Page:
The system stores two pieces of data long-term:
    (3) An encryption key; this is called a surrogate key
    (4) The secret data
    Both pieces of data are stored encrypted.

    (3) is decrypted using (2)
    (4) is decrypted using the decrypted value of (3)

    (4) cannot be decrypted without first decrypting (3), and (3) cannot be decrypted without knowing (2), and (2) cannot be known without knowing (1).

    The point of having (2) is so that you can change (1) without having to re-encrypt (4). (4) is assumed to be large, and therefore time consuming to re-encrypt with a new key. The decrypted value of (3) does not change as a result of changing (1), but the encrypted value of (3) does because changing (1) requires (3) to be re-encrypted with the new value of (2).

    Most encryption algorithms cannot use a user supplied password directly as the key. This is because the algorithms require the key to be an exact number of bits. One use of algorithms like PBK2DF is to stretch the user supplied password so that it is the right number of bits for use in the algorithm. For example, if the key length of the algorithm is 256 bits, then the user would be forced to supply a 32 character password if you were using the password directly as the key. This is why (2) is derived from (1) and used to encrypt (3), rather than using (1) directly to encrypt (3).

    (1) and (2) are not stored long-term.


    For real encryption, there is no such thing as a "forgotten password" feature. If you lose the decrypted value of (3), you lose (4) permanently.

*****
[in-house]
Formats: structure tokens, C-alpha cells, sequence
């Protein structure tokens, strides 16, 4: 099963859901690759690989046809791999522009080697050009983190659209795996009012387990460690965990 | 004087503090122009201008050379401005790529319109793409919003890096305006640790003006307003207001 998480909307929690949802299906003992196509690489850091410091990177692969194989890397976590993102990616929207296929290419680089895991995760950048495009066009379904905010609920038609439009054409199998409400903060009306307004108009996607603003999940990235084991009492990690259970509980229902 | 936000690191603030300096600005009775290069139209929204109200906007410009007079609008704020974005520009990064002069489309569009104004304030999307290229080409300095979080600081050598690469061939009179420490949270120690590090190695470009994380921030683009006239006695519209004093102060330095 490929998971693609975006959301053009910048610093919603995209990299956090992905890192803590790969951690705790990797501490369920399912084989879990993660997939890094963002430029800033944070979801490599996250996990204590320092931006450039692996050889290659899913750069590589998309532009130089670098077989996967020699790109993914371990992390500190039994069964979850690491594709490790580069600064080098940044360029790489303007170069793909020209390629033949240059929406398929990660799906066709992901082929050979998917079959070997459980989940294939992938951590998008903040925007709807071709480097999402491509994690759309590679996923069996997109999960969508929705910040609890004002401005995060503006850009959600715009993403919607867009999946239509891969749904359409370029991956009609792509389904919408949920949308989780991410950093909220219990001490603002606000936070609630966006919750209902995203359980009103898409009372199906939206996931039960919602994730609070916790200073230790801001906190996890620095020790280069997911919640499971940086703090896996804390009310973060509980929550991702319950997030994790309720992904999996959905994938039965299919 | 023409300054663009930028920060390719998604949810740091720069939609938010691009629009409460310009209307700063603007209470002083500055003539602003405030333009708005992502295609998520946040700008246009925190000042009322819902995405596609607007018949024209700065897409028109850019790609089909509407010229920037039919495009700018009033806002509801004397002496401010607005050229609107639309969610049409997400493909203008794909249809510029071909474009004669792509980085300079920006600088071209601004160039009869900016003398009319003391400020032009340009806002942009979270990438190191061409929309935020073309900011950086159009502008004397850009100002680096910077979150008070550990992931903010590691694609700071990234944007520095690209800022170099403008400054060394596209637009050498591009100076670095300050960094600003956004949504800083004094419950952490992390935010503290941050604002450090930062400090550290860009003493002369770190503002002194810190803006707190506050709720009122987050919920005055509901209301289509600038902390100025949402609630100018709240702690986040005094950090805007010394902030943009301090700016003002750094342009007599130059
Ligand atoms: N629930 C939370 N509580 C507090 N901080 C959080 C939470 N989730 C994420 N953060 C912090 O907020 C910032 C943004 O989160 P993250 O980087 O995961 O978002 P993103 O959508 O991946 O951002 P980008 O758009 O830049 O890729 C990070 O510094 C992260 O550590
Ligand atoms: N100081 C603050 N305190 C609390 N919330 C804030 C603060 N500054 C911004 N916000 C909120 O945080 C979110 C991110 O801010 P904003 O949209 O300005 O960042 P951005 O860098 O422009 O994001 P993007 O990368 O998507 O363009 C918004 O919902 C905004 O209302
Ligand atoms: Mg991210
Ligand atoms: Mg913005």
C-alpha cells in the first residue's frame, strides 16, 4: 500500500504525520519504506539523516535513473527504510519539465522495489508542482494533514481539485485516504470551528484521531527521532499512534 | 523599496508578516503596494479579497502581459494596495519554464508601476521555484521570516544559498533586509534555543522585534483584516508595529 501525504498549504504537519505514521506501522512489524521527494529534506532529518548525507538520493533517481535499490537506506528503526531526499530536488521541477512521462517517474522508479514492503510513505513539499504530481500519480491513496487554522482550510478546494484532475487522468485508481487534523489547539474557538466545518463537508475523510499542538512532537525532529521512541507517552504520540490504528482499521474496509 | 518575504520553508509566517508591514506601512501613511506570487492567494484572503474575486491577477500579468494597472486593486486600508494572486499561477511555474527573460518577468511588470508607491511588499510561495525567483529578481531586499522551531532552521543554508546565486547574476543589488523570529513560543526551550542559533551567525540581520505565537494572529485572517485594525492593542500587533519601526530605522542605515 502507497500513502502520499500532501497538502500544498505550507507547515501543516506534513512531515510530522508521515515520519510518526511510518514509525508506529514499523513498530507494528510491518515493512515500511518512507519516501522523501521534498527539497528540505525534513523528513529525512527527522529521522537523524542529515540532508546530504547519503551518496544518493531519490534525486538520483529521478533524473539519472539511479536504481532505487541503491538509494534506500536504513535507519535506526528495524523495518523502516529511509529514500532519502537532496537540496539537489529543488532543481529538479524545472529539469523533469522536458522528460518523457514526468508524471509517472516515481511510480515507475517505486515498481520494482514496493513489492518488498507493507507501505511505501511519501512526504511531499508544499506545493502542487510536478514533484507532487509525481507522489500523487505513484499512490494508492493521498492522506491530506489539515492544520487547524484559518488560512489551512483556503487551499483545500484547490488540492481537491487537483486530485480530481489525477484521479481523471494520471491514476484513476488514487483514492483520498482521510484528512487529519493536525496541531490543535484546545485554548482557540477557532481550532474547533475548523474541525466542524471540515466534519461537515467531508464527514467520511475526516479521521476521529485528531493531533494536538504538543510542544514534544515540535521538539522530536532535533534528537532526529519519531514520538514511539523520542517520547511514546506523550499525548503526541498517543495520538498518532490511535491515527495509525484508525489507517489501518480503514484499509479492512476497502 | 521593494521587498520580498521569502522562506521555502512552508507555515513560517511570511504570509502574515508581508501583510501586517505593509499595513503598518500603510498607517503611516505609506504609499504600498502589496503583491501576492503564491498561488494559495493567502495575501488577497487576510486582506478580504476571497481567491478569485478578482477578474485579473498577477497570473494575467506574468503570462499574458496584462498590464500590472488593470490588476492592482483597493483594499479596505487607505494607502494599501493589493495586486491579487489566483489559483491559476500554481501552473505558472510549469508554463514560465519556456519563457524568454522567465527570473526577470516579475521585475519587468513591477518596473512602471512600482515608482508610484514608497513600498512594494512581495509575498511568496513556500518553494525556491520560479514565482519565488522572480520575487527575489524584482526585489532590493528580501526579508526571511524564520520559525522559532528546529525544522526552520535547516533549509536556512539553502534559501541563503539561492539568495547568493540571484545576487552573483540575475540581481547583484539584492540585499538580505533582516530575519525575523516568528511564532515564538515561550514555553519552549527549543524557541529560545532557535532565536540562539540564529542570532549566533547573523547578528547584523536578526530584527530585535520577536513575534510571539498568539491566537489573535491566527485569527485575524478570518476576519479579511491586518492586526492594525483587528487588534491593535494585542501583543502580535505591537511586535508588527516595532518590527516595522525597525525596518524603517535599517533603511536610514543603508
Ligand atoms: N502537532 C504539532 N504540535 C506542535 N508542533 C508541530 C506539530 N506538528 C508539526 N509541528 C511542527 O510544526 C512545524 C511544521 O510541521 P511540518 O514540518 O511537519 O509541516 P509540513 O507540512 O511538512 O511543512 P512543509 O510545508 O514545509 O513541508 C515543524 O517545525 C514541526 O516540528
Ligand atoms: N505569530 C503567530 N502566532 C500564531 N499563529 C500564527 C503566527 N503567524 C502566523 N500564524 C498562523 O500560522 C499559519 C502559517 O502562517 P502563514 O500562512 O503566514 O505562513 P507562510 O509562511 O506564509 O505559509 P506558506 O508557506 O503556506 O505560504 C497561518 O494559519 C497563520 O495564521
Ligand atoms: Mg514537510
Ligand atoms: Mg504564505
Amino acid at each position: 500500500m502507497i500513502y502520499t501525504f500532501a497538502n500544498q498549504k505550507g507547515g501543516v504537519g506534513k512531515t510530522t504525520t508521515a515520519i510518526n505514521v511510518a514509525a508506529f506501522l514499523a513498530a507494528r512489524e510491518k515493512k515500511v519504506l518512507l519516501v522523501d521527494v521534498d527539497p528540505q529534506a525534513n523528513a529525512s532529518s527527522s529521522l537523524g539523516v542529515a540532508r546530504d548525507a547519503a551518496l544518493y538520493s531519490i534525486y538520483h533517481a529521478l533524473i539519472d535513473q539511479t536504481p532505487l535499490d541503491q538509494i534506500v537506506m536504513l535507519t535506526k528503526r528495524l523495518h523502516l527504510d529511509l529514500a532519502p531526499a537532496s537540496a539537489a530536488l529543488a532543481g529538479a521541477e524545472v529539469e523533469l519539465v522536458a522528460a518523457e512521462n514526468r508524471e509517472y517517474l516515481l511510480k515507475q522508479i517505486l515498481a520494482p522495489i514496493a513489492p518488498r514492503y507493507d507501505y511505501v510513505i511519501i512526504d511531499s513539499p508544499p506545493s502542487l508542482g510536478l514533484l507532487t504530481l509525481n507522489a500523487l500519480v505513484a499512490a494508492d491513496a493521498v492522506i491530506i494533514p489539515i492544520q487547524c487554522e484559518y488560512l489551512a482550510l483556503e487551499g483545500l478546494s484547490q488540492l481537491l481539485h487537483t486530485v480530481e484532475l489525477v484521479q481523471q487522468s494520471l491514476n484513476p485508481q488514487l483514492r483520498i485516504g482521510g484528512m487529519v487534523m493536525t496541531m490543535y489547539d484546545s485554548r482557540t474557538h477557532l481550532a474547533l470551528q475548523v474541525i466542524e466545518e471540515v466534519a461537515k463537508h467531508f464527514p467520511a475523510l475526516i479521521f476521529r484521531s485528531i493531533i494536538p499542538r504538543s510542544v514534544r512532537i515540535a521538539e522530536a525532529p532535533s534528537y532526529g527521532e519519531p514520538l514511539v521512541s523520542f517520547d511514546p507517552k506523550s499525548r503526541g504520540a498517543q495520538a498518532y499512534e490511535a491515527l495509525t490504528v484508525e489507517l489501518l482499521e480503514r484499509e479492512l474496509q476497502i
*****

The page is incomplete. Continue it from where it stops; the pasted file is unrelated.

PHP FAQ

    Originally Posted by Spad
    Ah USB, the only rectangular connector where you have to make 3 attempts before you get it the right way around
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    Originally Posted by E-Oreo
    The system accepts one piece of data as input:
    (1) The user supplied password
    The user must keep this secret.

    Based on (1), the system derives one piece of data:
    (2) A "lock" key (I don't think this is a technical term)
    The process of deriving (2) from (1) is not secret (ie: something like PBKDF2).

    The system stores two pieces of data long-term:
    (3) An encryption key; this is called a surrogate key
    (4) The secret data
    Both pieces of data are stored encrypted.

    (3) is decrypted using (2)
    (4) is decrypted using the decrypted value of (3)

    (4) cannot be decrypted without first decrypting (3), and (3) cannot be decrypted without knowing (2), and (2) cannot be known without knowing (1).

    The point of having (2) is so that you can change (1) without having to re-encrypt (4). (4) is assumed to be large, and therefore time consuming to re-encrypt with a new key. The decrypted value of (3) does not change as a result of changing (1), but the encrypted value of (3) does because changing (1) requires (3) to be re-encrypted with the new value of (2).

    Most encryption algorithms cannot use a user supplied password directly as the key. This is because the algorithms require the key to be an exact number of bits. One use of algorithms like PBK2DF is to stretch the user supplied password so that it is the right number of bits for use in the algorithm. For example, if the key length of the algorithm is 256 bits, then the user would be forced to supply a 32 character password if you were using the password directly as the key. This is why (2) is derived from (1) and used to encrypt (3), rather than using (1) directly to encrypt (3).

    (1) and (2) are not stored long-term.